Culture Review

Memphis The Musical

Warm, funny and with memorable original songs, Memphis The Musical is quite simply a triumph.

The Tony award winning Memphis The Musical has opened in London’s West End and, judging by the rapturous applause at the Shaftesbury Theatre, the West End is thrilled to have it.

Set in 1950s Memphis, Tennessee and loosely based on true events, Memphis The Musical centres on the dorky but lovable Huey (Killian Donnelly) and beautiful nightclub singer Felicia (Beverley Knight). The pair meet and eventually fall for each other when Huey interrupts an evening at Delray’s, an underground all-black dance club owned by Felicia’s brother, the imposing Delray (Rolan Bell). Recognising Felicia’s talent, Huey vows to get her played on the radio and make her a star which is no mean feat due to him having zero contacts in the radio business and her being black in a pre-civil rights era.

But Huey is the tenacious type and he charms his way into a job as a radio DJ, becoming the first to controversially play black music and it attracts both adoring fans and bigoted enemies. When he and Felicia begin their relationship it is Huey who instigates things, she’s more cautious, understanding that their neighbours may not yet be as enlightened and forward thinking as they are.

The book by Joe DiPietro has a serious tale to tell but is more concerned with delighting the audience with its energy and exuberance than hammering its message home. That’s not to say that it’s all froth, by interval if most of the audience aren’t concerned for the welfare of our two leads and aren’t having a bit of a sneaky sniffle before the lights come on then they haven’t been paying attention.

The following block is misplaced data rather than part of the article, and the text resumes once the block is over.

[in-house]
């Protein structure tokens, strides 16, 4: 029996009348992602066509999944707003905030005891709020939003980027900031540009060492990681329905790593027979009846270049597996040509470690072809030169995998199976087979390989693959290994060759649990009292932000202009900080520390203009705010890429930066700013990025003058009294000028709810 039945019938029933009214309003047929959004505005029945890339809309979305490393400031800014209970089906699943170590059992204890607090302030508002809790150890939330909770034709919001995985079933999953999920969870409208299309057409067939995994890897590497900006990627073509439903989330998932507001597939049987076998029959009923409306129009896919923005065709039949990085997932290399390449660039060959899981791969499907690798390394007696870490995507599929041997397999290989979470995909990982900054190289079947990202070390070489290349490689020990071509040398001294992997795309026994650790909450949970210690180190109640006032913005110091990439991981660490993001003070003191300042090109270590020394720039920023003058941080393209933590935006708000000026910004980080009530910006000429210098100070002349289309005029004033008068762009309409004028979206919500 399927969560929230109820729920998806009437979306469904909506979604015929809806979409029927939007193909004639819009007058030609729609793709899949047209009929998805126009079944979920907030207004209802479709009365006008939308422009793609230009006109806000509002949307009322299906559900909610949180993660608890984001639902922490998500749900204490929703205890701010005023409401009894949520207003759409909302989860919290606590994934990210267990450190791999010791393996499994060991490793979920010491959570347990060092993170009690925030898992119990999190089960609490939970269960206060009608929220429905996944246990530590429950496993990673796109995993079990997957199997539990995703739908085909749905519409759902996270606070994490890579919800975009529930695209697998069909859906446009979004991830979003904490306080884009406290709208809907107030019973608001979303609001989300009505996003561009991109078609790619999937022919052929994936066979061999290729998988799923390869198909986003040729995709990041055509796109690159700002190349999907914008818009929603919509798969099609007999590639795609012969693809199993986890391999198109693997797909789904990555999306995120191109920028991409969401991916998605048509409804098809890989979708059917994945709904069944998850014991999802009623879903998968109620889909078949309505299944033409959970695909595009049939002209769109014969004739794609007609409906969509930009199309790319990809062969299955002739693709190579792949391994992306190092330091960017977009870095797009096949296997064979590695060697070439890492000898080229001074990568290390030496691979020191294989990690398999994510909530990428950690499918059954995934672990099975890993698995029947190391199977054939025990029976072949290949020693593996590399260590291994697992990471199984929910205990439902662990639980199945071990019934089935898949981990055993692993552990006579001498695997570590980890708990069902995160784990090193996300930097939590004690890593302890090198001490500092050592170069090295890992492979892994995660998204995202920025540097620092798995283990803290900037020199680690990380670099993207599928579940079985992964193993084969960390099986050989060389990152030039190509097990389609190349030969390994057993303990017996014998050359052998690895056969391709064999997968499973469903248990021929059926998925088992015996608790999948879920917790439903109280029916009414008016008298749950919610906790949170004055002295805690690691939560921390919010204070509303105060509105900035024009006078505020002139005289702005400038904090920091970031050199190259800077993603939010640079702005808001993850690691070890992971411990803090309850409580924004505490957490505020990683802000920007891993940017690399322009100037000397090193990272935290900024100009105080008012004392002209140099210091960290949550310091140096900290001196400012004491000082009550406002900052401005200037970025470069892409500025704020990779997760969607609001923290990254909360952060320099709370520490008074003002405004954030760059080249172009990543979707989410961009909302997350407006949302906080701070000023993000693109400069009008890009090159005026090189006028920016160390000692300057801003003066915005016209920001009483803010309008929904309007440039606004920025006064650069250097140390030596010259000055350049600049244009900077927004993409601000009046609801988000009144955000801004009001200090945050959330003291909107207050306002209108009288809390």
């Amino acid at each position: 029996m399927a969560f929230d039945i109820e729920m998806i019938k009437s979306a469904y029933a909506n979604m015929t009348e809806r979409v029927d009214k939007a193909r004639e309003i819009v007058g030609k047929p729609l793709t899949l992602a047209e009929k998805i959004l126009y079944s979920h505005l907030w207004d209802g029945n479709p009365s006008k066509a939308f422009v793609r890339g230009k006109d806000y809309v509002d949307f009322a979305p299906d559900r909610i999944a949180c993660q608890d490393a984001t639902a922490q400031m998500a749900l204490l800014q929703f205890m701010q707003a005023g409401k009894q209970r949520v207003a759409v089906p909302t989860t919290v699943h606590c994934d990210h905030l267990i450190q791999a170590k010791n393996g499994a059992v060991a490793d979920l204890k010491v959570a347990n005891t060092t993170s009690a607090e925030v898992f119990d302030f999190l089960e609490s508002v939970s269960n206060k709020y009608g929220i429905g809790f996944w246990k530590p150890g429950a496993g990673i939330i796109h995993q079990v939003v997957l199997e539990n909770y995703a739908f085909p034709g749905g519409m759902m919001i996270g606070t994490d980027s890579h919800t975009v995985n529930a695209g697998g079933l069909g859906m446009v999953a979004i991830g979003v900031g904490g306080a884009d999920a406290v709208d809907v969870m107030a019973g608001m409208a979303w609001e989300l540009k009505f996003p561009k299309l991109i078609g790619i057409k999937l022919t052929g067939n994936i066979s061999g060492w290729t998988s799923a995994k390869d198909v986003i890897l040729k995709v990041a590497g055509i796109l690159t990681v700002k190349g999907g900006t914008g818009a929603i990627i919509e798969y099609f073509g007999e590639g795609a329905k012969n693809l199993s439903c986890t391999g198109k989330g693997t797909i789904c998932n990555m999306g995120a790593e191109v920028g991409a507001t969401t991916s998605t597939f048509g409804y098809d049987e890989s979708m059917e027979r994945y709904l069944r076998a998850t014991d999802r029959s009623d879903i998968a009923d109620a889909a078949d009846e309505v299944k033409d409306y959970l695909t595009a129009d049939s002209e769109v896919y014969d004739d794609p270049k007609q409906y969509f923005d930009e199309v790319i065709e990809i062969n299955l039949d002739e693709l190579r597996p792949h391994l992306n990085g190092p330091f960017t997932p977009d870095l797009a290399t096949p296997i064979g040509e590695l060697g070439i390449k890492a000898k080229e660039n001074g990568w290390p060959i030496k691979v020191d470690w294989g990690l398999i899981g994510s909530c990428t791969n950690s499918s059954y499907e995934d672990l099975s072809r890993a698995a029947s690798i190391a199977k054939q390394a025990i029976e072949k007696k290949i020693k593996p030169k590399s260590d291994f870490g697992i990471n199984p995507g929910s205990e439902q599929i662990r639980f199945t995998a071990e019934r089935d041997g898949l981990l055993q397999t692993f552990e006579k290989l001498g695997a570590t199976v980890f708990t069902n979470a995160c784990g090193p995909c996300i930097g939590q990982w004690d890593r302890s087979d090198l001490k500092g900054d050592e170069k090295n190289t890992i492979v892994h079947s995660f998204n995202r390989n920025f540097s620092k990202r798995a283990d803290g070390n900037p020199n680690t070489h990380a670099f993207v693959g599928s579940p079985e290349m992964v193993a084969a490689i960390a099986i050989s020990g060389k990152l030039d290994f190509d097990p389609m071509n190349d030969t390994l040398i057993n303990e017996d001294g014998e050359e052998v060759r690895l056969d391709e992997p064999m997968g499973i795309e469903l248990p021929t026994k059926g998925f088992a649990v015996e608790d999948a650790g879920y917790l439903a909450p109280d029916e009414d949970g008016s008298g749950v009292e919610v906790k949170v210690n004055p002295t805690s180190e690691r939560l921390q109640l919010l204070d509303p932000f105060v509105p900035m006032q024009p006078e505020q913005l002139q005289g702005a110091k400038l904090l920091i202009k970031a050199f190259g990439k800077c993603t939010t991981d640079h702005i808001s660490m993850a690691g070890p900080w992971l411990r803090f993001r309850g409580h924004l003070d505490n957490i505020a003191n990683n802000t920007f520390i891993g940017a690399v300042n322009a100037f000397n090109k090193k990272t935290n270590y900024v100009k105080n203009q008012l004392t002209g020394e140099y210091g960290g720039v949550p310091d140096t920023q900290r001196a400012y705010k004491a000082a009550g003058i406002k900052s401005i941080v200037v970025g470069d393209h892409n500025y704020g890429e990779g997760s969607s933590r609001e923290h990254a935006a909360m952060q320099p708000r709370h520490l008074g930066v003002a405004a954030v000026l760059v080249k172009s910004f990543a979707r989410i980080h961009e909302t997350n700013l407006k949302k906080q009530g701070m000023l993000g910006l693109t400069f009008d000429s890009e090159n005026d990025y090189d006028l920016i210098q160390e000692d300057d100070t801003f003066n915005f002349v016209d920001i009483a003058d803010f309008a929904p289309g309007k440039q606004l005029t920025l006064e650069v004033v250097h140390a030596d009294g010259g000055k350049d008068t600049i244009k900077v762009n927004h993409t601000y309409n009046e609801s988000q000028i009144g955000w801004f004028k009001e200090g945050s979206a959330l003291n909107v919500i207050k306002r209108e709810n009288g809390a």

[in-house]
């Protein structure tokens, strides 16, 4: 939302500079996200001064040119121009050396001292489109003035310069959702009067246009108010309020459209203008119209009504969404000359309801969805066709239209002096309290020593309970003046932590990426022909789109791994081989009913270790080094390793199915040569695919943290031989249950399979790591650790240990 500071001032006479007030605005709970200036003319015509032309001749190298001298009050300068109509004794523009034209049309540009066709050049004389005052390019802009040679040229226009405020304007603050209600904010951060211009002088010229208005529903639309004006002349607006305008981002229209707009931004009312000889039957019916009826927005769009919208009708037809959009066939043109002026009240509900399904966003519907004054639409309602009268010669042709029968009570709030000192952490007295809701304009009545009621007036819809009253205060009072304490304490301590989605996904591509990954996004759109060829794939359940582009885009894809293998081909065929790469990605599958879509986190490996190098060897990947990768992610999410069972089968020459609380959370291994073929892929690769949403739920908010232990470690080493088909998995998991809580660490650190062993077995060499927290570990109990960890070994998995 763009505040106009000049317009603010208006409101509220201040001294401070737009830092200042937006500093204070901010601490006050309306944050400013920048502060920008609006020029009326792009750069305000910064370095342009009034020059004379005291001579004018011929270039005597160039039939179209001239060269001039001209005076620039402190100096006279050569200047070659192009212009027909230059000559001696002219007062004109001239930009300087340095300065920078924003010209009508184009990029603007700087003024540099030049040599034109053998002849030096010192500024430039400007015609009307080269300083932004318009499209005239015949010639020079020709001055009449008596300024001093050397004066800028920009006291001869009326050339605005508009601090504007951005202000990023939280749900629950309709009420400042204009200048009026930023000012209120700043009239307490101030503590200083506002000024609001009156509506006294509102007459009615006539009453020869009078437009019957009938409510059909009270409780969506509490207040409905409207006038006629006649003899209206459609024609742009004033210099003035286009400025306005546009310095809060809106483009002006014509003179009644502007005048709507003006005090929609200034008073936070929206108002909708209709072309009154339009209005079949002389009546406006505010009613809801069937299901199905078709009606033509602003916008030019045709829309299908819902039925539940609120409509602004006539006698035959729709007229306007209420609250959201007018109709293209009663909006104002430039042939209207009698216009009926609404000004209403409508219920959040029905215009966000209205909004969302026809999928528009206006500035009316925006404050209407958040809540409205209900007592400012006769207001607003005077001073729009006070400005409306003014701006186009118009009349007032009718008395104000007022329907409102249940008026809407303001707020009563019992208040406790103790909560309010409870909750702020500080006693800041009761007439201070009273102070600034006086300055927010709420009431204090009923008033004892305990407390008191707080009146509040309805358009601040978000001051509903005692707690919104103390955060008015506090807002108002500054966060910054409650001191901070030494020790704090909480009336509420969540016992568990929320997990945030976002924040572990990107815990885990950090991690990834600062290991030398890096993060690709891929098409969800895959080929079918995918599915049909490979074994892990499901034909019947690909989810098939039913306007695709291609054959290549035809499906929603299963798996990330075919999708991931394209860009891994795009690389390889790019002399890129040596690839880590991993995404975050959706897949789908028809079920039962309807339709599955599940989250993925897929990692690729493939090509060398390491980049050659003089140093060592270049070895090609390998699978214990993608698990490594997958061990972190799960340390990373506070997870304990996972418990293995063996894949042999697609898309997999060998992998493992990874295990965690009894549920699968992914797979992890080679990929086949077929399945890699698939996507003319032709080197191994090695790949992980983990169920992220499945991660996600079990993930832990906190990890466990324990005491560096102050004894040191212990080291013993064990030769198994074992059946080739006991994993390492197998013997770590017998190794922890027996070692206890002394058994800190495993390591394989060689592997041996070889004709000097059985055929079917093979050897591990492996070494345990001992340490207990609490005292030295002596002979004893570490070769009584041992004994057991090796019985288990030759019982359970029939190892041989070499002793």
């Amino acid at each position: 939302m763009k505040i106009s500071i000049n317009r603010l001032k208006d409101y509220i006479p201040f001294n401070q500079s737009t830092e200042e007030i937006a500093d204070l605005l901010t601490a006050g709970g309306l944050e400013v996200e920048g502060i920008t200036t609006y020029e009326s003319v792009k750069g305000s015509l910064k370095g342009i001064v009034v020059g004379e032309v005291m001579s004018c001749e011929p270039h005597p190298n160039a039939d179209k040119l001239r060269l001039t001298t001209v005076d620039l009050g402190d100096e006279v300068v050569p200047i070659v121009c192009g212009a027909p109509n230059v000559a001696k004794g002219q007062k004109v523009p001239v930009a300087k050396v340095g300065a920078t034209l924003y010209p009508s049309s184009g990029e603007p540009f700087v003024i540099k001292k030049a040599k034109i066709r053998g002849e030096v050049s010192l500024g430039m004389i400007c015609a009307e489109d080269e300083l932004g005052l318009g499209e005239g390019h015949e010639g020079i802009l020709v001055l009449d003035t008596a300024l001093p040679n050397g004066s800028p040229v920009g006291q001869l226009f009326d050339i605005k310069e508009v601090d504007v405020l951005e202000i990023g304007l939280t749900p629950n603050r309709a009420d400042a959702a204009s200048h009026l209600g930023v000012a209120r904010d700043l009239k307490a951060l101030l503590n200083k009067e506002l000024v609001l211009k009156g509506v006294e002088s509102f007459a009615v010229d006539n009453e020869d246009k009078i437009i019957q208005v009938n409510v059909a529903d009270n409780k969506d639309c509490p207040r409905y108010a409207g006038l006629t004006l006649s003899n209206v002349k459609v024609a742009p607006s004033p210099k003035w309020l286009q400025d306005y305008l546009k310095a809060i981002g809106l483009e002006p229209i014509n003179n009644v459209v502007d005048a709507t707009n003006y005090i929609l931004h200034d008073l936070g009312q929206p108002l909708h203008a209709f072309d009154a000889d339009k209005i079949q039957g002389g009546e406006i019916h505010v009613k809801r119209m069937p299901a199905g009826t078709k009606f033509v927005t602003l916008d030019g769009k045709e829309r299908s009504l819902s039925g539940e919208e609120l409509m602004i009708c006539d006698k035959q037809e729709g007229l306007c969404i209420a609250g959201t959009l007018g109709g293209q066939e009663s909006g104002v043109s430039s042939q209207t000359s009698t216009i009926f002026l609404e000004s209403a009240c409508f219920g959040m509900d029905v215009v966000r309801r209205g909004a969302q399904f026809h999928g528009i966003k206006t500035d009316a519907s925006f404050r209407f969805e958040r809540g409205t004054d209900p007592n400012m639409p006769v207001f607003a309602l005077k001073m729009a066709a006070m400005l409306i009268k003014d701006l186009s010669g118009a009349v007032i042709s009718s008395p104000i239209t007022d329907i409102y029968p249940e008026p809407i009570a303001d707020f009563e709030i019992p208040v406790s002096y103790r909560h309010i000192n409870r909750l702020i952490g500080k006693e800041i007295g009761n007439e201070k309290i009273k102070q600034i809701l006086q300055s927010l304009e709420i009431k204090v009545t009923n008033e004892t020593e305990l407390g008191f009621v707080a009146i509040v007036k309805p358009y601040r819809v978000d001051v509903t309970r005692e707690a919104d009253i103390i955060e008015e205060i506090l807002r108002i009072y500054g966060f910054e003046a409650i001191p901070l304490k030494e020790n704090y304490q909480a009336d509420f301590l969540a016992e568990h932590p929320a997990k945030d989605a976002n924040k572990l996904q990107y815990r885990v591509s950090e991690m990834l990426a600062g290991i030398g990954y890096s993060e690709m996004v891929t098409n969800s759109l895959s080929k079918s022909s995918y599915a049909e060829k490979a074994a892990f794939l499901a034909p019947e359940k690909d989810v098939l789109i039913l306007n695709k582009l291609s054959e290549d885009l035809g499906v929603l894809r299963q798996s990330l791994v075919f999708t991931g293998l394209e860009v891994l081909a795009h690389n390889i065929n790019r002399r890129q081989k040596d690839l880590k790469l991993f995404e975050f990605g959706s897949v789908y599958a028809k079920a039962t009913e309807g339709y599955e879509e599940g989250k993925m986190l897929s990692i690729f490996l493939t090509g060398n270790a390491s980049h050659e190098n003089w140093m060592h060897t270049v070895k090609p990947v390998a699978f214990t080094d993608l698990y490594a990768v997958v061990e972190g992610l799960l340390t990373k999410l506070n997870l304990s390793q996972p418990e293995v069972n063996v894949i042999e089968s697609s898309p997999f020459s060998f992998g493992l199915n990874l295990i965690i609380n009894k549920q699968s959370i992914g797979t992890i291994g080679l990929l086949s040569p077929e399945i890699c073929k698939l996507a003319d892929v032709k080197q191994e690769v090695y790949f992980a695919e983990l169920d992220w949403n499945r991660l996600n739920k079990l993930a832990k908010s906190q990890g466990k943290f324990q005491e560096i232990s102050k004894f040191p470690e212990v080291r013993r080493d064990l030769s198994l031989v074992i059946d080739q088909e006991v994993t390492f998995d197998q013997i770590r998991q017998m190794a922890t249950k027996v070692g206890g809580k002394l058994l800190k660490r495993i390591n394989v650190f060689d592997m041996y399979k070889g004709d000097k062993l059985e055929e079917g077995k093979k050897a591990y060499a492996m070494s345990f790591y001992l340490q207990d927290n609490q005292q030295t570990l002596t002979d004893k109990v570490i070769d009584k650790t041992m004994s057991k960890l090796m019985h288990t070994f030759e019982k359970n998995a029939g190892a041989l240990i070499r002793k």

Which brings us neatly to the songs written by Bon Jovi’s Dave Bryan along with DiPietro. Simply put, they’re toe-tappingly joyous. Reflecting the pioneering rhythm and blues of the time, Bryan knows how to get bottoms shifting in their seats and the talented cast know how to belt them out with aplomb.

Donnelly proves to be excellent company; his infectiously enthusiastic, anarchic Huey is a charmer. He’s flawed and pig-headed in many ways but Donnelly makes him easy to love. Knight is one big shining star with an enviable set of pipes on her and she manages to find the fun in Felicia, a character who could’ve come across as a bit of a downer.

Able support comes from Bell as the over protective Delray and Claire Machin as Huey’s disapproving mother Gladys. Jason Pennycooke and Mark Roper bring the giggles and Tyron Huntley as the mute barman Gator brings a sweet pathos to proceedings.

Add gorgeous costumes, imaginative production design and infectious choreography and it’s hard to find much fault in this well-meaning, beautifully crafted production. Warm, funny and with memorable original songs, Memphis The Musical is quite simply a triumph.


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